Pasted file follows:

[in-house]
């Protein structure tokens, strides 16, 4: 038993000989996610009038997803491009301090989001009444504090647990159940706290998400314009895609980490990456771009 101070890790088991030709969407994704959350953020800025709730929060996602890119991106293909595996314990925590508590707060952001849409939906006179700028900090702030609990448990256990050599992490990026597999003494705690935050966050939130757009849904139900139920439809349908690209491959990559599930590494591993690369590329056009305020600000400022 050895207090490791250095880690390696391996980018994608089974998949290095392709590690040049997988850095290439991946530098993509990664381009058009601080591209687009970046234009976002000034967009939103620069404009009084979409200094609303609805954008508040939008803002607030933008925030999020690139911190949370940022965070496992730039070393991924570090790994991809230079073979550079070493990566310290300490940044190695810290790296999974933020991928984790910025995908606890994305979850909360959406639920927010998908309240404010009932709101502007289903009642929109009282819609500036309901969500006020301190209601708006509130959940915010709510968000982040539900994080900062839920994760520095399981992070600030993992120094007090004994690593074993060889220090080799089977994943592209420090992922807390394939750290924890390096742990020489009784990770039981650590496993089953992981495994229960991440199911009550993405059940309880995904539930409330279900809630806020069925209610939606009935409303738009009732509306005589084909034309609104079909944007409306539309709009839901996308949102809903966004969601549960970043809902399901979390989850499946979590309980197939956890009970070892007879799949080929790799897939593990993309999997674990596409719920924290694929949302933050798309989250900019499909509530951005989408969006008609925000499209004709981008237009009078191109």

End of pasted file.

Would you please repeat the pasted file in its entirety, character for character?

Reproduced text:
[in-house]
């Protein structure tokens, strides 16, 4: 038993000989996610009038997803491009301090989001009444504090647990159940706290998400314009895609980490990456771009 101070890790088991030709969407994704959350953020800025709730929060996602890119991106293909595996314990925590508590707060952001849409939906006179700028900090702030609990448990256990050599992490990026597999003494705690935050966050939130757009849904139900139920439809349908690209491959990559599930590494591993690369590329056009305020600000400022 050895207090490791250095880690390696391996980018994608089974998949290095392709590690040049997988850095290439991946530098993509990664381009058009601080591209687009970046234009976002000034967009939103620069404009009084979409200094609303609805954008508040939008803002607030933008925030999020690139911190949370940022965070496992730039070393991924570090790994991809230079073979550079070493990566310290300490940044190695810290790296999974933020991928984790910025995908606890994305979850909360959406639920927010998908309240404010009932709101502007289903009642929109009282819609500036309901969500006020301190209601708006509130959940915010709510968000982040539900994080900062839920994760520095399981992070600030993992120094007090004994690593074993060889220090080799089977994943592209420090992922807390394939750290924890390096742990020489009784990770039981650590496993089953992981495994229960991440199911009550993405059940309880995904539930409330279900809630806020069925209610939606009935409303738009009732509306005589084909034309609104079909944007409306539309709009839901996308949102809903966004969601549960970043809902399901979390989850499946979590309980197939956890009970070892007879799949080929790799897939593990993309999997674990596409719920924290694929949302933050798309989250900019499909509530951005989408969006008609925000499209004709981008237009009078191109």